When President Obama’s ‘Hope’ campaign followed the ALP’s long-time-coming election of Kevin Rudd in 2007, the ‘hope’ that had helped to legitimate Obama’s first victory, soon became: ‘Let’s get to work.’ Following the Global Financial Crisis the US-Australia alliance, it seemed, would now be based upon our experiences of and drive towards continuous growth.
At a certain point in the new political era of this century (and millennium), the peculiarly political branding of hope became inextricably bound up with the concept of work. Not only in the US, but also in Australia. After all, hope seemed to lead away from both a racially segregated America and the jingoism that characterised the Howard era, towards a more inclusive idea focused upon relentless productivity and individualised pursuit.
The emergence of a ‘Do what you love. Love what you do’ attitude, therefore provided a far better aspirational image than the stubbornness of the Aussie battler, and this entrepreneurial spirit was clearly a symbol of US endeavour: from DIY culture to Silicon Valley start-ups. While Obama’s hope spoke to the potential for a better life, it became a motivator, an easy message to sell. But then this hope too easily evaporated into desperation.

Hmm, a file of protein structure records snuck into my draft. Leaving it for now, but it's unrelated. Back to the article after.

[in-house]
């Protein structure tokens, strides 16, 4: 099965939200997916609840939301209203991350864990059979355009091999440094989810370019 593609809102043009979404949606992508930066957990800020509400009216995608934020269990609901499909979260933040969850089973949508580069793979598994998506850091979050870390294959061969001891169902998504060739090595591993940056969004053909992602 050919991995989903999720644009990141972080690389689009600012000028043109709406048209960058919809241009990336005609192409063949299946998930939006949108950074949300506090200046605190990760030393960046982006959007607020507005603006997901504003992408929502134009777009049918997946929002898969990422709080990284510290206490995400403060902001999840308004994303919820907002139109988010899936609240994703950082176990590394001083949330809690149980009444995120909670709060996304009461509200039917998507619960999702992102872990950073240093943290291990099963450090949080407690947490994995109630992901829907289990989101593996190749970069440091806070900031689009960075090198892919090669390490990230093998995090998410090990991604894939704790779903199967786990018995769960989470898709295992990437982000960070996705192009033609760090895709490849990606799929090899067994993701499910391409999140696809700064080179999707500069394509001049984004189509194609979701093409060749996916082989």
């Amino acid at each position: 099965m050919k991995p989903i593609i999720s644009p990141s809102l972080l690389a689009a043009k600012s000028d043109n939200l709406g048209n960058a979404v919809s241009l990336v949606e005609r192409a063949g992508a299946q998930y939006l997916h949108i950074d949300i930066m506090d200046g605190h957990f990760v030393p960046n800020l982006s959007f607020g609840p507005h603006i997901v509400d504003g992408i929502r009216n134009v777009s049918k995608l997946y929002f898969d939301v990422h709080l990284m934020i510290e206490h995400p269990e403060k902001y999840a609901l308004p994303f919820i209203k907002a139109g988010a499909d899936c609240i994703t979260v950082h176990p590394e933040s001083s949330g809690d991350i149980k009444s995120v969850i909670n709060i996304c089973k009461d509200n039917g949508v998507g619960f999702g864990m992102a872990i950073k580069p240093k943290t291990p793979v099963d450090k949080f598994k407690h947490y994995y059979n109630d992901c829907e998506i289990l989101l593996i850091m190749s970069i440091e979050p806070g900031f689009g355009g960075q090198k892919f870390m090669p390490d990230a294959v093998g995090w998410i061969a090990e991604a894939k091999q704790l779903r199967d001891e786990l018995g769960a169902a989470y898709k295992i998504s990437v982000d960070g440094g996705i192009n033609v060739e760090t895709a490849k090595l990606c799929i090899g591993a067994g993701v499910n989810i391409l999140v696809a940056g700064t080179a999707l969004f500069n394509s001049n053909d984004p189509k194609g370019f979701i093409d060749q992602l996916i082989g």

‘Do what you love and you’ll never work a day in your life’ is a quote attributed in its varying constructions to historical figures as diverse in time and ambit as Oscar Wilde and Confucius. More recently it was linked by academic and curator Miya Tokumitsu to the Apple ethos, a lifestyle embodied by the late pop-business hero Steve Jobs.
Yet, at the same time, ‘Do What You Love’ became the focus of a critique, and notorious for what Tokumitsu termed its ‘elegant anti-worker ideology’. If love must become the motivator for our work, it attempted to make the case that we should simply work for the love of it by pushing our forced happiness at this reality out into the world, registering it in positive feedback loops and work satisfaction surveys. This provided an alternative, heart-market economy for labour, essentially foreshadowing a pursuit of hope as a precursor to secure, waged labour. (This symptom is also indicated by the ‘like button’ feature first introduced by Vimeo.)
The emergence of this hope-labour economy was also marked by an earlier moment of the Murdochs’ involvement in Australia’s tertiary education system. In 1945 Murdoch Snr endowed the Herald Chair of Fine Art at the University of Melbourne, ‘for teaching the understanding and appreciation of the fine arts and the application of their principles and practice to the life of the community’. The study of Fine Arts was established as the Second World War ended, just prior to Murdoch’s inauguration of AAA. In the Fine Arts we find a key model for hope-labour, of course, in the production into presence of a novelty that precedes its own value: the artwork as creation of demand.